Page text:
House Democrats Push to Release Benghazi Investigation Transcripts

They have released portions of a private interview with Cheryl Mills, who served as Clinton's chief of staff at the State Department.

Cheryl Mills arrives for a closed-door deposition before the House Select Committee on Benghazi on Sept. 3, 2015, on Capitol Hill.

Photographer: Alex Wong/Getty Images

Democrats in the U.S. House are calling on the Republican majority to release interview transcripts from a special committee's investigation of the 2012 attacks in Benghazi, Libya.

Democrats on the committee criticize the investigation as a partisan attack on former Secretary of State Hillary Clinton, who is now the party's leading presidential contender. Democrats, in their letter sent Monday to Trey Gowdy, the South Carolina Republican chairman of the committee, released portions of a private interview with Cheryl Mills, who had served as Clinton's chief of staff at the State Department.

“It has become obvious that the only way to adequately correct the public record is to release the complete transcript of the Committee’s interview with Ms. Mills,” wrote Representatives Elijah Cummings, Adam Smith, and Adam Schiff. 

The select committee's investigation into the attacks on the U.S. facility in Benghazi is receiving closer scrutiny after House Majority Leader Kevin McCarthy, a California Republican expected to succeed Speaker John Boehner, said the committee's investigation has eroded support for Clinton's presidential bid. In their letter to Gowdy, Democrats accused Republicans of selectively leaking information to damage Clinton's campaign.

In a statement issued several hours after the Democrats made known their intentions, Gowdy spokesman Jamal Ware defended the practice of keeping transcripts of testimony private, citing "the need to hear from all witnesses and gather all facts before drawing inferences or conclusitions from those interviews, and the need to avoid tainting the recollections of future witnesses."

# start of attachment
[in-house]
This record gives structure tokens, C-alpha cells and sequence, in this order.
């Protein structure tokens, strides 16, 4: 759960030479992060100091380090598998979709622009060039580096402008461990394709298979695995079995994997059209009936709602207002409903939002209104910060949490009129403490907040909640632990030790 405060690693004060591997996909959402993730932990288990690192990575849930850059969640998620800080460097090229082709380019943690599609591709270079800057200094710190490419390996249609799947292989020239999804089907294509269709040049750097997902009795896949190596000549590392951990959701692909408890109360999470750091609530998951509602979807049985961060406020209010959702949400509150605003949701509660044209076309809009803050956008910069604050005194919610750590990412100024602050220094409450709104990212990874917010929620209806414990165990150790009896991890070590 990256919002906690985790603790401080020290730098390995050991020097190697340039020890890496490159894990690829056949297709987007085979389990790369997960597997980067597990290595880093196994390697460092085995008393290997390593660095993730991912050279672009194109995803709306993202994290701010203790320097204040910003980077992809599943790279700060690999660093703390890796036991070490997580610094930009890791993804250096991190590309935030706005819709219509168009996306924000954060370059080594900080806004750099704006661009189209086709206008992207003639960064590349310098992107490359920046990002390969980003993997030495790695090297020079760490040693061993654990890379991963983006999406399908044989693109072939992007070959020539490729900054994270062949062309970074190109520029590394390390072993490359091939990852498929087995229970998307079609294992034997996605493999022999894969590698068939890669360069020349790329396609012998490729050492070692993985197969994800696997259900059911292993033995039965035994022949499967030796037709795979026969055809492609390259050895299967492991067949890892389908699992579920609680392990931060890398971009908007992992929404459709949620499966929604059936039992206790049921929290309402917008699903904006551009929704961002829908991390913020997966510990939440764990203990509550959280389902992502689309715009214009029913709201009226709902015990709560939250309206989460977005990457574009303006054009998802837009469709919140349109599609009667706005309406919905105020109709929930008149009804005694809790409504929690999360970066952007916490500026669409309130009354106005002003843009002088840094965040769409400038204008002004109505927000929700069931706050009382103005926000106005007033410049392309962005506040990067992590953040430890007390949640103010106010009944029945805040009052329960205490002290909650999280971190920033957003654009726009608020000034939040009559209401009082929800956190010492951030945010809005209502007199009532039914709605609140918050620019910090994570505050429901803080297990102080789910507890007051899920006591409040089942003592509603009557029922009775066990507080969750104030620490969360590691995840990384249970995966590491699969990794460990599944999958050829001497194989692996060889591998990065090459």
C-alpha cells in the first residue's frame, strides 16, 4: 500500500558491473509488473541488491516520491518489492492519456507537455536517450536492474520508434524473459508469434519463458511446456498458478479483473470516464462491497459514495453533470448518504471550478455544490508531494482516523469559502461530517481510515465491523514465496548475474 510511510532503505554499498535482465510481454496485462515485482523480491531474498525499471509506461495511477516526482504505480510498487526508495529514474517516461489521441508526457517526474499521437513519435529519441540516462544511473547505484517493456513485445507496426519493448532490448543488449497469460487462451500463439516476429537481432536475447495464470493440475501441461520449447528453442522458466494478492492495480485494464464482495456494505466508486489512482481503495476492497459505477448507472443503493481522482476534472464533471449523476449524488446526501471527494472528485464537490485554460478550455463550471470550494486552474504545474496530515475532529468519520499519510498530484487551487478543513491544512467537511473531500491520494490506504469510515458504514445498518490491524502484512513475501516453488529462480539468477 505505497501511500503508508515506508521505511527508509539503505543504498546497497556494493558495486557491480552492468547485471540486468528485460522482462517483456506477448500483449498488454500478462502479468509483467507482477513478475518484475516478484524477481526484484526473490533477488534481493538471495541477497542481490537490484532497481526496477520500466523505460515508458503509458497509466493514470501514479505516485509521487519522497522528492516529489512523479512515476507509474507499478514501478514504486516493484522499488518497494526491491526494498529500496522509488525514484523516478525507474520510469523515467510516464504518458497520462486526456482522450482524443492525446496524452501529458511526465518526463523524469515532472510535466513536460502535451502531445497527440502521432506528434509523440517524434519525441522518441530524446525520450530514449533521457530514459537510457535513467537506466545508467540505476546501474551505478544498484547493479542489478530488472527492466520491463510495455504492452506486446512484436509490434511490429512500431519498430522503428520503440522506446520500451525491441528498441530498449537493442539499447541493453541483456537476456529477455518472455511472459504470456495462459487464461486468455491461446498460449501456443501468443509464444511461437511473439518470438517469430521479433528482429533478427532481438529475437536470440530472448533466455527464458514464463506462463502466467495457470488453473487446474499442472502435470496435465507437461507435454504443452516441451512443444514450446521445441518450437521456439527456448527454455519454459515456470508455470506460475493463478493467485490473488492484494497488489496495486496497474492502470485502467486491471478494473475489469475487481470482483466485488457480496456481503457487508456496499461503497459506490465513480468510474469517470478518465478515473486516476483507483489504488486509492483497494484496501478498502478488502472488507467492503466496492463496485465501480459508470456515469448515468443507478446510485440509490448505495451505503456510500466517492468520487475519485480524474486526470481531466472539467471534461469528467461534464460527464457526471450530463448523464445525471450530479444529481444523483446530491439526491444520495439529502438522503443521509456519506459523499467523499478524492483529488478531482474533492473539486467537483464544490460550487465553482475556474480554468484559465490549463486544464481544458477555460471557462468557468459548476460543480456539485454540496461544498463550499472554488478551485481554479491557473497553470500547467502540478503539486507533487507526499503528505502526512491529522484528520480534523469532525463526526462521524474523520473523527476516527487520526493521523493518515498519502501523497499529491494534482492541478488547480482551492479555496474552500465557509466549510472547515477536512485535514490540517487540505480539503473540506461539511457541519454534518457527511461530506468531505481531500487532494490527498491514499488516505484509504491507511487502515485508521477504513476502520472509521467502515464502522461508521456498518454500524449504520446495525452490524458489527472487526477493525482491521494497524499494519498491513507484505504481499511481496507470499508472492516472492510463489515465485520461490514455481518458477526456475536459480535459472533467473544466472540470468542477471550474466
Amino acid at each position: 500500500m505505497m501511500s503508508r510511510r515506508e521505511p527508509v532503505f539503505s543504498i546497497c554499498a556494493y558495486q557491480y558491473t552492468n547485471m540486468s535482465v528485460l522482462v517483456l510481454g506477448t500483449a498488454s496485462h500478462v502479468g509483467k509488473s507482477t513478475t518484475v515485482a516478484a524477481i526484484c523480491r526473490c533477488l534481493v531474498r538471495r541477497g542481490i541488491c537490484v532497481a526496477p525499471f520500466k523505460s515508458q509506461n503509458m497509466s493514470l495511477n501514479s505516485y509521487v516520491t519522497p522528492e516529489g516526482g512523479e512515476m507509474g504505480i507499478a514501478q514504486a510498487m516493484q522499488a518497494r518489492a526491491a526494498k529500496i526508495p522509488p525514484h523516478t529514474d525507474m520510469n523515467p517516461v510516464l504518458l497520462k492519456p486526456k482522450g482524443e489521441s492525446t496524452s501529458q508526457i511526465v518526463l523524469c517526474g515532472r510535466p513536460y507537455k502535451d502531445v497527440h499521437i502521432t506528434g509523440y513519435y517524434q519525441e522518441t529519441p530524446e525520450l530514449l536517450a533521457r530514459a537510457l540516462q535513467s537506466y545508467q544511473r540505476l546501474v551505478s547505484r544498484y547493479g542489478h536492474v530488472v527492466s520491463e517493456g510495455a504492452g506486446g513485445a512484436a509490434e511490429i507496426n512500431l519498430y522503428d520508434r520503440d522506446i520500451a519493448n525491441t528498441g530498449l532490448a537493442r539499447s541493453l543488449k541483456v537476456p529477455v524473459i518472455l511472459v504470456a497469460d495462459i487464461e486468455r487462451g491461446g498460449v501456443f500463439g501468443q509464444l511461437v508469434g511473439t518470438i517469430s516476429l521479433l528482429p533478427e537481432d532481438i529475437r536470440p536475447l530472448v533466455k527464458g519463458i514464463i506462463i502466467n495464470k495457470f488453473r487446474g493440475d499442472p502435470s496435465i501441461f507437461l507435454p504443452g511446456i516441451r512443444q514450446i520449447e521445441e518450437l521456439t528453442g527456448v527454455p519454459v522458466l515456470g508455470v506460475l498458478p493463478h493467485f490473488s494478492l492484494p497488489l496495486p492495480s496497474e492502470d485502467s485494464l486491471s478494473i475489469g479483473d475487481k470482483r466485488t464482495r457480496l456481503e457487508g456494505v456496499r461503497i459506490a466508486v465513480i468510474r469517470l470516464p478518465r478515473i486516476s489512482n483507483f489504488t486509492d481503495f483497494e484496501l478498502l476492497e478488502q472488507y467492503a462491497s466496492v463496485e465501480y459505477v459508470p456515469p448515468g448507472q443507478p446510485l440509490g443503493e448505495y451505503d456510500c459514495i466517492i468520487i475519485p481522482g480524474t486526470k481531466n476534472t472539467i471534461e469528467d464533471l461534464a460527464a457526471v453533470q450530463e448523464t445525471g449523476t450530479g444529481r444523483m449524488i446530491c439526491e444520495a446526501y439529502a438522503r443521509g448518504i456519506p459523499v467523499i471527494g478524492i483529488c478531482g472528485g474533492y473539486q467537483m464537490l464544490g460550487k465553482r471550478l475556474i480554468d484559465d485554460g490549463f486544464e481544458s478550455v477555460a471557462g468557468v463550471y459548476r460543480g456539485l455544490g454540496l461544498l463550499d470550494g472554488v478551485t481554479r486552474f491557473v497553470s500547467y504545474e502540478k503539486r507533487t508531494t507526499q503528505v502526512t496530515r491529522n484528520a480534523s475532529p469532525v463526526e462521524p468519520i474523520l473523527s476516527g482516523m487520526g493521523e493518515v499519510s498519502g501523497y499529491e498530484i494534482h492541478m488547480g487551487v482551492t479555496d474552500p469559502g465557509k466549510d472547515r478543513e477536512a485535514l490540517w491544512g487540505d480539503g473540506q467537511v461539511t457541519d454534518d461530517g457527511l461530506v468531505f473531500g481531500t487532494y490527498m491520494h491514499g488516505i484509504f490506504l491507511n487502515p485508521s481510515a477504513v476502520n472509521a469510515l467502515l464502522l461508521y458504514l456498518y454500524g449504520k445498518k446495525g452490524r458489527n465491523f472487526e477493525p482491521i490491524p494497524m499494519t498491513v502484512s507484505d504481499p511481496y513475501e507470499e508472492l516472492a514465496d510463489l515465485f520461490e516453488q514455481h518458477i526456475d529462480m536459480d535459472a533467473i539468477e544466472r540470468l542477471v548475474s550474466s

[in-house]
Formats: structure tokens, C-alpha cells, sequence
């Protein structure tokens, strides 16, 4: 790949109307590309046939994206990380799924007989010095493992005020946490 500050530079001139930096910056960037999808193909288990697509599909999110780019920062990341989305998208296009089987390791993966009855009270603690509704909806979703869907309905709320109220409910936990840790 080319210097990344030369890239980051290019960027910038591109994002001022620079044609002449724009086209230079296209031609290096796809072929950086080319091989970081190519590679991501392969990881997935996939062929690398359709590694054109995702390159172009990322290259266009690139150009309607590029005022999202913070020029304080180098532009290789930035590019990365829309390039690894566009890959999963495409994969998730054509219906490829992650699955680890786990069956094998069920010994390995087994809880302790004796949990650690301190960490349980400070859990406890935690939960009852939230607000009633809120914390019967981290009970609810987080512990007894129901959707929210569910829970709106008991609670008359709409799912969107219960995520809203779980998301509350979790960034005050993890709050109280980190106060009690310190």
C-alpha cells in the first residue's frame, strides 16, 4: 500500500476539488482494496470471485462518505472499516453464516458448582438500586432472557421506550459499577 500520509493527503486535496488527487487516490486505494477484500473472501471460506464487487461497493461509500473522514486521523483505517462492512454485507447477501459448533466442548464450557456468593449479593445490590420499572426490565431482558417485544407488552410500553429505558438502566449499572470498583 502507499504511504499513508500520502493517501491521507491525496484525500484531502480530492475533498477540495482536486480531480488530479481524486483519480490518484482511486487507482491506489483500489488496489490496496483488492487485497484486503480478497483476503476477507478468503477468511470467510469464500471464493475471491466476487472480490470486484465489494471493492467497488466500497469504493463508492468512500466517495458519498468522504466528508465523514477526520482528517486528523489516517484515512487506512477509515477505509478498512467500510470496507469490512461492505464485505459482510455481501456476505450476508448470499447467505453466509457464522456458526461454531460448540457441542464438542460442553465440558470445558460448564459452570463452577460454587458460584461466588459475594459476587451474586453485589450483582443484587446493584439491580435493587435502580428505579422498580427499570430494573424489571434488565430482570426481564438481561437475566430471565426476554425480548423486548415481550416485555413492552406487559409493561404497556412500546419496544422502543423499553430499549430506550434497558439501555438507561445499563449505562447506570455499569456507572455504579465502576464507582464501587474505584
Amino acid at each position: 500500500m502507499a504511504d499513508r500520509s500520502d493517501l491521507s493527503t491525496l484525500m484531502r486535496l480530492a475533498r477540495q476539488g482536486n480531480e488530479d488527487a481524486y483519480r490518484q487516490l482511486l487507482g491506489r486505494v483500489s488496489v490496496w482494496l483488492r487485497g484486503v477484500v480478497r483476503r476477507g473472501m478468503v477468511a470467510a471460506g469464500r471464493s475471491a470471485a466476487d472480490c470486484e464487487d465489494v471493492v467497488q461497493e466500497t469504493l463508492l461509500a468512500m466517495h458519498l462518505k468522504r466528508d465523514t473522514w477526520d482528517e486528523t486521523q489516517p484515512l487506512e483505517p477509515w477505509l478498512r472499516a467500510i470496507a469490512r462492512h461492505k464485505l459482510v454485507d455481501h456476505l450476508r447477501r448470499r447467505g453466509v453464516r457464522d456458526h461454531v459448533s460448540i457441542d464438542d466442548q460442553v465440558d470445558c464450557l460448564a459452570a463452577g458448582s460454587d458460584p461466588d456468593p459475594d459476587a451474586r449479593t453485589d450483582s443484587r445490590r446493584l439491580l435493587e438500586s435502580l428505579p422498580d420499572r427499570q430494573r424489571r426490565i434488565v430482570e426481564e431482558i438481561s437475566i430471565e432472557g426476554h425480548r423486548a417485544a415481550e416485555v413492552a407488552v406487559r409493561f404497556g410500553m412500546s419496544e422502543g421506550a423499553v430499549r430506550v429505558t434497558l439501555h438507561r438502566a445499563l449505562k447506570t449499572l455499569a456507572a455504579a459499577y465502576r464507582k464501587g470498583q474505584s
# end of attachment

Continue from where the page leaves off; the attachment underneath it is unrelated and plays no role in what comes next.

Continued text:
Turning the Democrats' criticisms on themselves, Ware said that they "have shown their nakedly political motivation" by "selectively leaking and spinning" parts of Mills' testimony. He accused committee Democrats of "violating House rules."

Excerpts of Mills’s testimony show her telling the panel that neither she nor Clinton tried to influence a State Department accountability review board after the attacks. Democrats accused Republicans of leaking portions of Mills’s testimony to cast doubts on the review board's independence. 

Democrats also used Mills’s testimony in an attempt to portray Clinton as engaged and decisive following the attacks. She described Clinton as “devastated” by the deaths of four Americans, including the U.S. ambassador to Libya.

“She was pretty emphatic about wanting whatever to be done and whatever were assets that could be deployed, if that was both effective and possible to be done,” Mills said about Clinton, according to the excerpts. “There was not any notion of not doing that to the fullest amount that was practical, effective, and possible.”

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